Sing Us One of the Old Songs (book)

A Guide to Popular Song - 1860-1920
compiled by Michael Kilgarriff

OUP, 1998, 848 pp.  £35.00.  ISBN 0-19-886657-5

Since Musical Traditions Records, among others, have begun producing CDs containing the whole of a singer's repertoire rather than just a 'commercial' selection, it has become apparent that our standard reference works are no longer quite up to the task of giving us much information on the Parlour, Music Hall, Popular ... call them what you will - songs which Cecil Sharp and most of his successors have simply not bothered to collect.  Malcolm Taylor, librarian of the VWML, suggested that this present volume might fill the gap to an extent - thus prompting this review.

Subtitled A Guide to Popular Song - 1860-1920, the book sets out to list such songs, their performers, publishers, composers, dates, and the shows from which some of them originated.  A section also gives the repertoires of some 1,700 performers, totalling around 18,000 titles.  In the one-page preface, Michael Kilgarriff states his criteria for inclusion as 'popularity, topicality, and significance in the career of its singer.  Also targeted for inclusion are titles still remembered and performed ...'  The wider implications of words like 'popularity' (with whom? when?), 'still remembered', etc. are not expanded upon.  Thus it is difficult to determine the extent to which Kilgarriff has succeeded in his task, nor to judge whether any inclusions are dubious, or omissions serious.

At first sight, the book appears to contain a staggering amount of information - 848 pages of 9-point type - but closer inspection reveals that for many inclusions only the title of the song is given.  Even when a song turns up in every possible category, the most we learn about it is: Title, name of composer and lyricist, date of composition, name of performer(s), the show it appeared in ... That's right - just five pieces of informatiion about some songs, and a good deal less about many of them.  So this reviewer, at least, is prompted to wonder how appropriate the book's title and subtitle can be considered to be.  No-one would be any nearer singing an old song - even if they read it from cover to cover.  In what way is the reader 'guided', I wonder?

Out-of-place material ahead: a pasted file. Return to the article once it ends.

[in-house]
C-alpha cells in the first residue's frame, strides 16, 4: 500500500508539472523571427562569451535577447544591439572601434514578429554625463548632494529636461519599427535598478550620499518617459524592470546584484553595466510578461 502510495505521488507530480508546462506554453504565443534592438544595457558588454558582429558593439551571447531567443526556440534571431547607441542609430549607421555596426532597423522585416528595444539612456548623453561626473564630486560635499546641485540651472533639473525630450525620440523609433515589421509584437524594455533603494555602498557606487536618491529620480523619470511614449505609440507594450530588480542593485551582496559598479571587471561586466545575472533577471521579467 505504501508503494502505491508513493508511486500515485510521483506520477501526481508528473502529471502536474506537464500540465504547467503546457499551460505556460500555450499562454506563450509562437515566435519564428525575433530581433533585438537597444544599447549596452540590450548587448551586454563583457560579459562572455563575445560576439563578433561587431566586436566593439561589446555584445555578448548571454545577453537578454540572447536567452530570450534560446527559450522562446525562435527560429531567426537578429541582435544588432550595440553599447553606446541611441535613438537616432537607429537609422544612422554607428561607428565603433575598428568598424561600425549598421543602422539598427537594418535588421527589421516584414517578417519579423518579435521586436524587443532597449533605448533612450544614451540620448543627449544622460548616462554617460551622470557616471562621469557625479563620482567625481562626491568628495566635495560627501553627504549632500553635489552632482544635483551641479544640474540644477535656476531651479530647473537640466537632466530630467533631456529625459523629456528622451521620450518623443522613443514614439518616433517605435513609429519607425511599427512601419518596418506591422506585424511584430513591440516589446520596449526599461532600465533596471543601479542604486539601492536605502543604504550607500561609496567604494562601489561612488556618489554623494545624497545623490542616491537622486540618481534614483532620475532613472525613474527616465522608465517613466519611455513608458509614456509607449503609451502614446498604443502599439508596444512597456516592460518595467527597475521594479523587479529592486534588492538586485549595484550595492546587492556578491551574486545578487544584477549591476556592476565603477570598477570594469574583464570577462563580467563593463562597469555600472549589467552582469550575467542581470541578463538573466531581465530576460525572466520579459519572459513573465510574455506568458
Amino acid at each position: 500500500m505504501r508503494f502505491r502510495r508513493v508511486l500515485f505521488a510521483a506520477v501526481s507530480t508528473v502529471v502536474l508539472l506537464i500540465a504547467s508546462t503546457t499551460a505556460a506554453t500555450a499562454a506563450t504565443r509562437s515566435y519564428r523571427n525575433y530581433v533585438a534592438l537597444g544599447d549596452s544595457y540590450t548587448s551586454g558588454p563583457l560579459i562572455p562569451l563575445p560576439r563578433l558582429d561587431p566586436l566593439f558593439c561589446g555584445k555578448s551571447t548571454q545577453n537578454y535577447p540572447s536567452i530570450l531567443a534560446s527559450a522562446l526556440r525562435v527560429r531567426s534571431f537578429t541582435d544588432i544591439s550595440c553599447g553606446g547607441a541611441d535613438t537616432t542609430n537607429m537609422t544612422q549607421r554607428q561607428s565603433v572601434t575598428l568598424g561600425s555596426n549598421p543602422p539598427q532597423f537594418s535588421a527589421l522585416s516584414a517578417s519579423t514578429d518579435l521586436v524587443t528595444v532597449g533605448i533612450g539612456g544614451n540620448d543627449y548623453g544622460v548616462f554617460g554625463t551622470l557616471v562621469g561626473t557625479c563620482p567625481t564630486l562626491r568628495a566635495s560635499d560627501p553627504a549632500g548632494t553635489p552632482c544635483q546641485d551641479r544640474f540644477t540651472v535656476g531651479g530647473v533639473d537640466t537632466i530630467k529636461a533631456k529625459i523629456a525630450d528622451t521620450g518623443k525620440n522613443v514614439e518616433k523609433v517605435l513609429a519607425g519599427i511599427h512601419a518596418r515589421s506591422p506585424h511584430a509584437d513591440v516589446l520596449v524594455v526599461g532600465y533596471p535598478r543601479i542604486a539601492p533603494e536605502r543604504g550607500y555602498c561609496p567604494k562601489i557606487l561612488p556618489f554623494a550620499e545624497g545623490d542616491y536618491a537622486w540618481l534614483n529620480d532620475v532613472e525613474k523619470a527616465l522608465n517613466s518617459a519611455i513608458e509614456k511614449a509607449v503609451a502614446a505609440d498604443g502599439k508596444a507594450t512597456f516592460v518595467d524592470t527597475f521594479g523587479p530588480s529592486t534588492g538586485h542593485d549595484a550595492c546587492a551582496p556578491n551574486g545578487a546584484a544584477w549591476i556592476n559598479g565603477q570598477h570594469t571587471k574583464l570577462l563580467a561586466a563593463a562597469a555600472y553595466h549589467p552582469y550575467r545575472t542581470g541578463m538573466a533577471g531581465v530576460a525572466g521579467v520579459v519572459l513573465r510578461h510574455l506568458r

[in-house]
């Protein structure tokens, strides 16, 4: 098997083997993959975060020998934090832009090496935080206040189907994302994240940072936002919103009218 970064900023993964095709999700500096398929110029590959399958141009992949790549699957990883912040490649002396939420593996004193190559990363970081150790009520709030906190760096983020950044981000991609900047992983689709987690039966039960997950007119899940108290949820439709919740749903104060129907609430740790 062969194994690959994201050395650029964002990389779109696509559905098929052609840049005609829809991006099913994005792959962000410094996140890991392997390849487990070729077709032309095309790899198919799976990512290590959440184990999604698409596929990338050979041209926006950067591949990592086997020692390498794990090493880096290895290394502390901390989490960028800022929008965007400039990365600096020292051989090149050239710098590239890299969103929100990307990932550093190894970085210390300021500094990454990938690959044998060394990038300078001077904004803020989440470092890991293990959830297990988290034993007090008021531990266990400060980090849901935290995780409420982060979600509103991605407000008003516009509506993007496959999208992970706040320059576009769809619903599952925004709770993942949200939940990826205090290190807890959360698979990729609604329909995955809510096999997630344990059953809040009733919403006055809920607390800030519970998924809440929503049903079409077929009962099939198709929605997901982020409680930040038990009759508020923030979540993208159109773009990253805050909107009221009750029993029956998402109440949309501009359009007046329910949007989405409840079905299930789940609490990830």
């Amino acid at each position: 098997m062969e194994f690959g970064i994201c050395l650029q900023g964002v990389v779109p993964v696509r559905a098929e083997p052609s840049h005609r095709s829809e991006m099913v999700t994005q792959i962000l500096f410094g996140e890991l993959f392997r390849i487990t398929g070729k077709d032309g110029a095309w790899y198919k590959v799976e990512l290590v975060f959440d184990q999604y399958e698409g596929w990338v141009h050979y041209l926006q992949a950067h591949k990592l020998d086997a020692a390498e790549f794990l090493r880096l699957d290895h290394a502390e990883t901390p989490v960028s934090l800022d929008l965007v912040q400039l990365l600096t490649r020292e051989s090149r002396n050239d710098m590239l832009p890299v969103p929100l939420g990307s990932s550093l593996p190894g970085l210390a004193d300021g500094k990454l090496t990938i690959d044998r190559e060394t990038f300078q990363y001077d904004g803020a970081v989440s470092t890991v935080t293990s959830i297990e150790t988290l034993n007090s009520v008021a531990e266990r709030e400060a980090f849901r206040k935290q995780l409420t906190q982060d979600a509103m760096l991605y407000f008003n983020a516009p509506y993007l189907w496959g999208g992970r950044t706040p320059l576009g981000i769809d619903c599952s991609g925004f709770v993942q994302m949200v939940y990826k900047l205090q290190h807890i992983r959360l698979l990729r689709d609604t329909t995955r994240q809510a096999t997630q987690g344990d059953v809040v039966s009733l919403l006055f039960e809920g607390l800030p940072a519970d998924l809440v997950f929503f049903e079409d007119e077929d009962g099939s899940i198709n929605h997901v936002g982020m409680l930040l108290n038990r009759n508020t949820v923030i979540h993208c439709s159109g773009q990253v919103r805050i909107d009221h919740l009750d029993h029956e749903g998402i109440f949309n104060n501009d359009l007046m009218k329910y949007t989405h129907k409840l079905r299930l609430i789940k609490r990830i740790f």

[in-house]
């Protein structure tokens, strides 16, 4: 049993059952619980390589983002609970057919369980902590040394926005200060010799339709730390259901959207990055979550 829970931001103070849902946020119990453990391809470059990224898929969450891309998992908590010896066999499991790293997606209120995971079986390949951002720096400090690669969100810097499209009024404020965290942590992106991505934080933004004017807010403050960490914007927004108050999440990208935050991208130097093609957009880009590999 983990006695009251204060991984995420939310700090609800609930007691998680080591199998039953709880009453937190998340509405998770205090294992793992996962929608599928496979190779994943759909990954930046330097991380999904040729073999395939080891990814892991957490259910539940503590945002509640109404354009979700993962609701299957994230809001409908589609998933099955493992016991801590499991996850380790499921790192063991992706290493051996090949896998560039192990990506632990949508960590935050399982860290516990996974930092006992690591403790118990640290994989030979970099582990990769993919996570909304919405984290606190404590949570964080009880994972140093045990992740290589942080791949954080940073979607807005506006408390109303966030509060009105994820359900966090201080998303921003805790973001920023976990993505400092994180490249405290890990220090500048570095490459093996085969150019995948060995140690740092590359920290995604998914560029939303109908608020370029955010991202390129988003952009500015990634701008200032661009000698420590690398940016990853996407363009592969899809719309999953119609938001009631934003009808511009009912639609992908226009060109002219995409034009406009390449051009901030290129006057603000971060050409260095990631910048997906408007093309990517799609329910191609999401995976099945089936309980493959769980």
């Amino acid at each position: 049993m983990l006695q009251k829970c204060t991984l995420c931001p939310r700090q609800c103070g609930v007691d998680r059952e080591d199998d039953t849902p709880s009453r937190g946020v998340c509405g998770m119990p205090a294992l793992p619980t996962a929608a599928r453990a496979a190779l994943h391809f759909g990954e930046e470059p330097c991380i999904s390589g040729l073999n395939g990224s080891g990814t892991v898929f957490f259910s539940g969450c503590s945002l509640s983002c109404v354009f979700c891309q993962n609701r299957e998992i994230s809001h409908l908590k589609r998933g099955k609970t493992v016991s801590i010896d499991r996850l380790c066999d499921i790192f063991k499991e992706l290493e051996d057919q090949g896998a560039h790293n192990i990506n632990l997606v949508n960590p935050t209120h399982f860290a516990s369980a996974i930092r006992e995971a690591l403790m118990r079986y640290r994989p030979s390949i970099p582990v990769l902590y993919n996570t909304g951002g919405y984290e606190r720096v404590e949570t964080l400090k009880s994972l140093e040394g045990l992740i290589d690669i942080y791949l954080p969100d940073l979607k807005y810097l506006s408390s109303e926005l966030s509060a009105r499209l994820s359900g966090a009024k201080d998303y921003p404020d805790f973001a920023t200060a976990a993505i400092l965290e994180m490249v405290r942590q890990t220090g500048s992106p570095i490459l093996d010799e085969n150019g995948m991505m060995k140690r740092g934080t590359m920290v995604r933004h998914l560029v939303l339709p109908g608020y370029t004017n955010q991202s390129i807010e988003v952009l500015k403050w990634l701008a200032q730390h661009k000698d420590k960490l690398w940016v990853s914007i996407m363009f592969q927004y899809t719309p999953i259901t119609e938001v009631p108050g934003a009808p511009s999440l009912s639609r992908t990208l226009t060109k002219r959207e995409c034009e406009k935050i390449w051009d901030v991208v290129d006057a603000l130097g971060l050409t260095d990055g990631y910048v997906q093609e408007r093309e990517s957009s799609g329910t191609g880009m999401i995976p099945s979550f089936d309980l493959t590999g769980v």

In reality this is just a book of lists - no, that's too kind, it's just one list, displayed in up to five different ways.  From these lists it's sometimes possible to glean the above mentioned minimal information on some of the included songs.  I say 'sometimes' because, unless you happen to know the correct official title of a song, you're not helped with any additional interrogational aids such as first line of chorus, alternative title, etc. (the latter do appear very occasionally, but are not included in the Index, so you can't look them up).  cover pictureA perfect example can be found in the well-known Daisy, Daisy which, unsurprisingly, appears in all of the book's main listings - but not under that title.  Its true name is Daisy Bell, but no alternative title is given, even though a photo of the original sheet music features on the cover of the book with the subtitle A Bicycle Made for Two clearly visible (see picture).  Neither this, nor 'Bicycle Made for Two, A' can be found anywhere in the book.  My wife and I spent a desultory half hour last evening attempting to look up some of the Music Hall songs we know - we failed to find well over half of them.